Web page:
Bad Medicines: Mercury and Self-Medication in the Civil War

During the Civil War, George Washington’s Ferry Farm was the site of Union Army encampments that included some defensive works like a trench dug into the crest of the ridge overlooking the river.  In that trench and throughout Ferry Farm’s landscape, Union soldiers lost and threw away a wide array of military gear and personal belongings, which our archaeologists frequently excavate.

Civil War Trench

Excavated area containing the footprint of the 18th century Washington house at Ferry Farm and showing a 19th century Civil War trench running the length of the house and beyond.

This blog post highlights an intriguing artifact excavated from the trench: a diminutive glass bottle.  This bottle is not so much interesting because of what it is – it’s a very common medicine style bottle for the mid-19th century– but rather what’s inside.  Clearly visible within the bottle is a hard black substance and for years we’ve wondered what the substance may be.

Medicine bottle containing mercury residue

Medicine bottle excavated by archaeologists at George Washington’s Ferry Farm and containing an mystery residue.

Enter Ruth Ann Armitage, our amazing chemist friend from Eastern Michigan University.  Over the years, she and her colleagues have generously used their extremely fancy equipment to analyze many of the residues we’ve recovered archaeologically. So we chipped off a little fragment of the substance in the bottle and sent it to her lab.

The sample was analyzed using scanning electron microscopy (SEM).  SEM works by shooting a beam of electrons at the sample, which gives you an image of its surface topography.  Backscattered electrons (BSE), collected in a different detector, tell you about the elemental composition.  In a BSE image, the contrast in the image is related to the atomic number of the material, with brighter areas showing high number elements (usually metals) and darker areas representing low number elements (like carbon). X-rays are also produced when the electron beam hits the sample, so an x-ray detector allows the chemist to do energy dispersive x-ray spectroscopy (EDS) to map out specifically what elements are present in the sample.  To put it simply, all of these techniques are good at alerting the chemist to the elements within a residue.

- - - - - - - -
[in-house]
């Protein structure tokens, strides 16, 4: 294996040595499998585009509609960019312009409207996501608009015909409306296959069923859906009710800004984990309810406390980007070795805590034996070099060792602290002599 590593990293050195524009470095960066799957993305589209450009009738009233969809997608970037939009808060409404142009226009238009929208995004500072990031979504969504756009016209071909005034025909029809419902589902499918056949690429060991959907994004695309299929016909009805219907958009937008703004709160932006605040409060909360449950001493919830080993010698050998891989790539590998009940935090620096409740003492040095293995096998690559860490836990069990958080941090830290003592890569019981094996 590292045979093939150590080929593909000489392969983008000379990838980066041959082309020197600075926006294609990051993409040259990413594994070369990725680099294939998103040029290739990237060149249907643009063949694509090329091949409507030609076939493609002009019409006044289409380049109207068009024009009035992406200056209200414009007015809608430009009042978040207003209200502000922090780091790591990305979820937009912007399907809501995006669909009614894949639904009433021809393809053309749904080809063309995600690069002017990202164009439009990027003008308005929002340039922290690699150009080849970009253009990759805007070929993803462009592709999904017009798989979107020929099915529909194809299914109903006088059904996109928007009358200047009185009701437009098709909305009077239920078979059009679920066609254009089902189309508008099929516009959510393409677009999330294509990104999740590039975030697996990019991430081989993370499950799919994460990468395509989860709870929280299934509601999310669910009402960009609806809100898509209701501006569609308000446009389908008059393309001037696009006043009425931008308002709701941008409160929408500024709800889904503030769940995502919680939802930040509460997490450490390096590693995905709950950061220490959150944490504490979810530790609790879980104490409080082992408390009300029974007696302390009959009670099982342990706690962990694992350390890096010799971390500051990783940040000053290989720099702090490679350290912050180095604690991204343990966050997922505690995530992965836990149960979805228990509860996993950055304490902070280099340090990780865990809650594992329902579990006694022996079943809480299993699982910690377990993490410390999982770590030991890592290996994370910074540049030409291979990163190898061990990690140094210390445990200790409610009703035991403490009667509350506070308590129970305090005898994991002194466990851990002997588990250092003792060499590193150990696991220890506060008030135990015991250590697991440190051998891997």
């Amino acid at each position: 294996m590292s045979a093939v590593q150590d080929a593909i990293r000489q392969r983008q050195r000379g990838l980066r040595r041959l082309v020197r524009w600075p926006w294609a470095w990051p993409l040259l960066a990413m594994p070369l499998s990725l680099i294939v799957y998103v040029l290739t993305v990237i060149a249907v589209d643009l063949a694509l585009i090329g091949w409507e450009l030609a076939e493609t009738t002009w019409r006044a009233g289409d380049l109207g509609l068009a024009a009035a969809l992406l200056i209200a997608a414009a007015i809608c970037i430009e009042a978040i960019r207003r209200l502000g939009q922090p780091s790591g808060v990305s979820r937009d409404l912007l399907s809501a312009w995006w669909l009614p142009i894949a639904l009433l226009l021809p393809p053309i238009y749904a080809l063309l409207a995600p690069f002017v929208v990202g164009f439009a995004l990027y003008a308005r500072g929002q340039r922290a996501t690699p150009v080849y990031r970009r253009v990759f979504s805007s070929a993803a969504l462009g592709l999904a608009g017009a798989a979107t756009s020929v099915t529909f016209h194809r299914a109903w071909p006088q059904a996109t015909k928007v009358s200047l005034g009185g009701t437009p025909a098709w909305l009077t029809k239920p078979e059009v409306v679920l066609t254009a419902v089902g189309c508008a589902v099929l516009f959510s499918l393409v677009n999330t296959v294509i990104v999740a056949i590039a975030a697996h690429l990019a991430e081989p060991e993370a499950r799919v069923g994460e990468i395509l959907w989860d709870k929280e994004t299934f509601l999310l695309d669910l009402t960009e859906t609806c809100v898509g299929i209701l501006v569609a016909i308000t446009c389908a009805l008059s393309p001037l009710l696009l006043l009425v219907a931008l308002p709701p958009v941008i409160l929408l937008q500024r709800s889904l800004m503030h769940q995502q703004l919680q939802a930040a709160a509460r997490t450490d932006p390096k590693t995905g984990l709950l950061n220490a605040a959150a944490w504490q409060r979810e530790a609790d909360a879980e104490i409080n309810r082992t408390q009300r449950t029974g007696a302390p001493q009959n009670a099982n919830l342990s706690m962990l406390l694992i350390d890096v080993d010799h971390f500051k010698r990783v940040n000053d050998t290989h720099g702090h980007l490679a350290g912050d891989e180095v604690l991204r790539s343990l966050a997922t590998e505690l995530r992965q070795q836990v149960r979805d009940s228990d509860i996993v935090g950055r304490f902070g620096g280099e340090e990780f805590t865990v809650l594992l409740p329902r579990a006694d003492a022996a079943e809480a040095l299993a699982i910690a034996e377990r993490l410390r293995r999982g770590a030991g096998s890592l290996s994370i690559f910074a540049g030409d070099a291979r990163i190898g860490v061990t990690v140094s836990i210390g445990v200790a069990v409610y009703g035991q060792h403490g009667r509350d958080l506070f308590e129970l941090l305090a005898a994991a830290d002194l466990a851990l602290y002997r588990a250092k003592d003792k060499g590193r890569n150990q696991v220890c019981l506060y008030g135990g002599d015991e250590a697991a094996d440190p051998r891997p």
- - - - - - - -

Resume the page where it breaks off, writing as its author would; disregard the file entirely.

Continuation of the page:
Our sample was also run through DART (direct in real time) mass spectrometry.  This technique is good at detecting organic components within a substance.  It’s important to note here that this is not an episode of CSI and a reading does not automatically tell you what is in the bottle.

Mercury residue analysis 1

A magnified image BED of sample, which is clearly stratified with darker low atomic number elements such as carbon at the top. The brighter areas represent higher atomic number elements, in this case, mercury.

That being said, almost immediately, Ruth Ann responded and we weren’t disappointed: “Did you know there’s mercury in this?”  Nope, we did not.

However, this discovery was not too surprising given the use of mercury in many medicines for thousands of years.  Now a days it’s common knowledge that you shouldn’t drink mercury…or touch it…or inhale it.  Believe it or not many people did not accept mercury’s dangers until well into the 20th century.  Some people born in the 1980s and before might even remember playing with the little balls of mercury from a broken thermometer, am I right?  As weird as it seems this wasn’t that dangerous because mercury is not toxic in such small concentrations.  However, if you were born a little further back you may remember a substance called calomel (mercury chloride), which was marketed as a cure all. Perhaps most tragically, it was as a common teething medication for children until the 1950s.  For a long time, mercury was seen as a potent healing metal and it was readily rubbed on skin, consumed, and vaporized for immediate effect on the lungs.

And while all of these treatments using mercury did little to address the body’s medical problem, mercury still caused an immediate bodily response, which convinced people it was working to cure their ailments.  When applied topically, it burned. When introduced into the body, it caused a person to sweat, salivate, and have diarrhea. The mucous membranes also went into overdrive, leading many to believe that the bad stuff in your system making you sick was being purged by the mercury.   The reality, of course, was that the body was trying desperately to rid itself of poison, the mercury.  That being said, mercury does actually have a place in the medical world and can be useful, it just took a little while for people to learn how to properly utilize it.